As his second-grade year came to an end, an 8-year-old Jake Bird signed his friends’ yearbooks.
“Save this autograph for when I’m playing in the major leagues,” he told them.
Fast forward to the start of Bird’s junior year in college – after which Bird would be eligible for the MLB Draft – and it looked like that elementary school kid was right all along.
Bird began the season with two of the best starts of his career. The right-handed sinkerballer yielded one run, striking out 13 batters over 13 innings.
“Bird was a wild factor in his first couple starts,” said coach John Savage. “People were like ‘Whoa.’ Fastball was low 90s, slider was a wipe out.”
Then he got hurt.
Shoulder inflammation kept Bird off the field for more than a month at the outset of the most important year of his career. That’s when the fight began to earn that draft stock back.
[Related: Full 2017 MLB Draft coverage]
Bird grew up in Valencia, California, as the second-oldest of four boys. Their father coached them in the standard variety of youth sports: soccer, basketball, flag football and baseball.
“I couldn’t ask for better kids,” said Heidi Bird, Jake Bird’s mother. “If they could choose, ‘Who do you want to have over?’ They’re fine with just each other.”
Bird played both baseball and basketball in high school, but he knew that he was better at baseball. Things got more serious when he stopped playing basketball November of his senior year.
“When I stopped playing basketball was when I really got the control down,” Bird said. “The velocity spiked a little bit and then scholarship offers came in and the pro letters started coming in.”
As MLB scouts and college recruiters started to fill the bleachers at West Ranch High School’s baseball facility, with the then-high school senior on their radar, Bird had to make a choice: Division I or the minor leagues.
“As the year went along, I was like, ‘Man, it would be cool to play in the pros,’” Bird said. “But, man, I’m not ready for it.”
Bird had never been on a plane until his senior year of high school, and the prospect of leaving his family was devastating. The possibility of him going to the East Coast was enough to jerk tears from his mother and youngest brother.
“I knew there’s probably some life skills I would have to learn before I went out and did that,” Bird said. “I heard the minor leagues are a rough time if you’re a little kid that doesn’t really know what he’s doing on his own.”
When big league teams asked what it would take for him to sign, Bird pushed his number close to $1 million, partially to keep them from drafting him so he could go to UCLA, where his dad went to school.
That plan worked. No team drafted Bird out of high school, and he headed to Westwood to start working with Savage, one of the nation’s most reputable coaches when it comes to pitching.
After working through two years of Savage’s system and a summer in the prestigious Cape Cod Baseball League, Bird took hold of the Saturday job, slotting in right behind projected first-round pick Griffin Canning.
“I knew (Canning) was on Fridays,” Bird said. “We pitched on the same days during the intersquads, and each time out, I wanted to just beat him.”
Savage called Bird one of the hardest workers on his staff, and all of that hard work seemed to be paying off, as evidenced by Bird’s early success. But Bird’s shoulder inflammation didn’t just keep him from pitching in games for a month; it kept him from pitching like himself for a good chunk of the year.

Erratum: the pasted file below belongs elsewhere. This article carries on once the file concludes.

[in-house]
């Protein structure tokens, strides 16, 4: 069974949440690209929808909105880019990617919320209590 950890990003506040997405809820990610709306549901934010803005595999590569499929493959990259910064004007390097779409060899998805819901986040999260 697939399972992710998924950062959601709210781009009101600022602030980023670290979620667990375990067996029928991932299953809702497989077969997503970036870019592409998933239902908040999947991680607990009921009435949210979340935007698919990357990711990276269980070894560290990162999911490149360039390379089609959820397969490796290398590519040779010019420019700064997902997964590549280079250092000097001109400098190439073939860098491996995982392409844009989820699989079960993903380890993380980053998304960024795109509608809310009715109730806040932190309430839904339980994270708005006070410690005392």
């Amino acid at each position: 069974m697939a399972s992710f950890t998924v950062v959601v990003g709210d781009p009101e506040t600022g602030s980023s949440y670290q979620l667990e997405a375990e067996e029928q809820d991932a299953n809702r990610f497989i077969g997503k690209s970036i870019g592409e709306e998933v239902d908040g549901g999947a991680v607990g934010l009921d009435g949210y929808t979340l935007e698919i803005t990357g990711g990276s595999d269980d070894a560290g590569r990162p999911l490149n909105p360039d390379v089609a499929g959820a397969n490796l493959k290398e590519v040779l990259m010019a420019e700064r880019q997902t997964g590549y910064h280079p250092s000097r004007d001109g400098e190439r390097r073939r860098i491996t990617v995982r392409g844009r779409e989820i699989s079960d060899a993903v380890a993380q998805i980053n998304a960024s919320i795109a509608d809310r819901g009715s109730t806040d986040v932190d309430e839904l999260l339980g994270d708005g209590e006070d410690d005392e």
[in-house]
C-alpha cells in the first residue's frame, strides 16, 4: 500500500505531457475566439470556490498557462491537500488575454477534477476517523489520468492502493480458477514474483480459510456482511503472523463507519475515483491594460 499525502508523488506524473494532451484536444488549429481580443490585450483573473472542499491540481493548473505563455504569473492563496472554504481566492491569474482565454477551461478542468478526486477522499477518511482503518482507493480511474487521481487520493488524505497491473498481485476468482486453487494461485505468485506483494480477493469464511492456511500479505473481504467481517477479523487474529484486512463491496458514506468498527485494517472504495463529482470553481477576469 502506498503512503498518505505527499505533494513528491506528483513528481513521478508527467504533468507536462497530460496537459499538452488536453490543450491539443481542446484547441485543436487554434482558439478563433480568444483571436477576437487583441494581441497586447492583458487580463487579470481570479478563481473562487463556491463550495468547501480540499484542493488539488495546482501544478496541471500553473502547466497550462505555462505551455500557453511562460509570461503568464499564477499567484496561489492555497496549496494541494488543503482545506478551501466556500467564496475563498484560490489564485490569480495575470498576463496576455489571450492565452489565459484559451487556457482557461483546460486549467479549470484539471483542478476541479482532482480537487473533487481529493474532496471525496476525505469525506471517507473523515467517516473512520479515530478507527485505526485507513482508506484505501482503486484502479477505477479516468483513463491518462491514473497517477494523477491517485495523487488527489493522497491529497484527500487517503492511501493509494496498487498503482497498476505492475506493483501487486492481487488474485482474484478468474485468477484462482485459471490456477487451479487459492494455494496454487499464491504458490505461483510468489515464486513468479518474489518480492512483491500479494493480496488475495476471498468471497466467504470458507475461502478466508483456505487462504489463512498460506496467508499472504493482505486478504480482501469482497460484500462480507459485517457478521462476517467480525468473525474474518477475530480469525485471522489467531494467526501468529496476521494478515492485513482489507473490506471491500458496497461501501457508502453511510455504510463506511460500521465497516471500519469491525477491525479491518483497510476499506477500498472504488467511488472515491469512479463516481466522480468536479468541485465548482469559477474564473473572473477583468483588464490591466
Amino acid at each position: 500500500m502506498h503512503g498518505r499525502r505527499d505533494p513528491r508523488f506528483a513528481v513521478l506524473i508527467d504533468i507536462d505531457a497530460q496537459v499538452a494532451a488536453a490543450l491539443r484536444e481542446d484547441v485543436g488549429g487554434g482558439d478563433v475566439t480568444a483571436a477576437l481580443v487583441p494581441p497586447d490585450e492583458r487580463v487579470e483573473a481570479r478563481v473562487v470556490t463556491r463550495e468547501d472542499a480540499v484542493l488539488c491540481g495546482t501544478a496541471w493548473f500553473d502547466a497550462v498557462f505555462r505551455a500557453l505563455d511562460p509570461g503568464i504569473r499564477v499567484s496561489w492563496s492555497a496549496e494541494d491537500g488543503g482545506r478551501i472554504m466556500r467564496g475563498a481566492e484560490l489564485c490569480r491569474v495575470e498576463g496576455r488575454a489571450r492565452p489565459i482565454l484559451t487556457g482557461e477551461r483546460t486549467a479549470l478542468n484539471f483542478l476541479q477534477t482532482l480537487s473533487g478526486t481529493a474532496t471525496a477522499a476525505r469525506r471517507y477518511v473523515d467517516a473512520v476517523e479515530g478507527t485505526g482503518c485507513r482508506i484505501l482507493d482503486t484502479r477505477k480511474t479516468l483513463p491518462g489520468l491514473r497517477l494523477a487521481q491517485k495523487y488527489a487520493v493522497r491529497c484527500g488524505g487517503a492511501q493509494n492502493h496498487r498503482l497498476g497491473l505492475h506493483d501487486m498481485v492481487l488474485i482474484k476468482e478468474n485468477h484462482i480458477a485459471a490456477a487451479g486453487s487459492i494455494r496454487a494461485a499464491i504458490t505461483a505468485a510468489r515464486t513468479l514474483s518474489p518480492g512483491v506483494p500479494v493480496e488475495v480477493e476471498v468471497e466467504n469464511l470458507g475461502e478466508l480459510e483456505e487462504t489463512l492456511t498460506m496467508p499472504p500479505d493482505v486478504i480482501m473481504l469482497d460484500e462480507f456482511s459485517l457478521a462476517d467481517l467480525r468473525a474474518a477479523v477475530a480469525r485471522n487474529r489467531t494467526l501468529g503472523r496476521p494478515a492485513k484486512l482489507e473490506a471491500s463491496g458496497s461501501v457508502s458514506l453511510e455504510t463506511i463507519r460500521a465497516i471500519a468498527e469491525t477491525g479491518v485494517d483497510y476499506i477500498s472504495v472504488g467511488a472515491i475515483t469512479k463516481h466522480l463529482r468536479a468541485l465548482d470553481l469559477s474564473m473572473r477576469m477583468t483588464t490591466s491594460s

Bird’s delivery is crude and unorthodox, making it more difficult for him to be able to consistently repeat his delivery, Savage said.
“He kind of lost that touch and feel, so when he came back he just wasn’t as sharp,” Savage said. “It wasn’t shocking, (but) frustrating because he kind of got to that point where he got past that.”
After a few rough relief outings, Bird returned in a midseason game against USC. Senior Moises Ceja, who was filling in on Saturdays while Bird was hurt, got knocked out after just 1 1/3 innings pitched. Bird came in and fired 6 1/3 scoreless innings, striking out seven. After the appearance, he won the Saturday job back.
“His stuff took a hit, no question, but it seemed to kind of resurface,” Savage said. “The two bullpens I saw before regionals, I’m like, ‘Boy, this looks a little different again.’”
A few starts later, Bird got the chance to perform in front of a bevy of scouts at the Long Beach Regional with 4 2/3 scoreless innings in relief. Savage said Bird should have won that game, and suspected Bird would have had a big postseason had UCLA not been eliminated so quickly.
Bird’s stuff was back: a heavy sinker that can touch 94, a hard slider that registers between 86 and 88, a change up and a curve ball. Savage recommends that teams initially try him as a starter pitcher, but also thinks Bird’s ability to get ground balls and his dominance over right-handed hitters could make him a good reliever.
As Bird’s third year of college comes to an end, he’ll very likely be signing with a major league team in the coming months.
But before going pro, Bird got to spend three years close to his family in Valencia, making frequent visits home to play golf in his neighbor’s yard, video games with his brothers and catch with his dad. His mom helped with his laundry.
The economics student got to take advantage of his education, earning Pac-12 All-Academic Second Team honors with a GPA of 3.56.
The MLB Draft begins Monday with the first two rounds. Since Savage said he’s hoping Bird goes in between the fifth and ninth rounds, the righty will likely hear his name Tuesday, when selections for rounds three through 10 will be announced.
“There’s still a lot of interest,” Savage said. “He’ll get drafted pretty good. But it was tough because he just missed so much time.”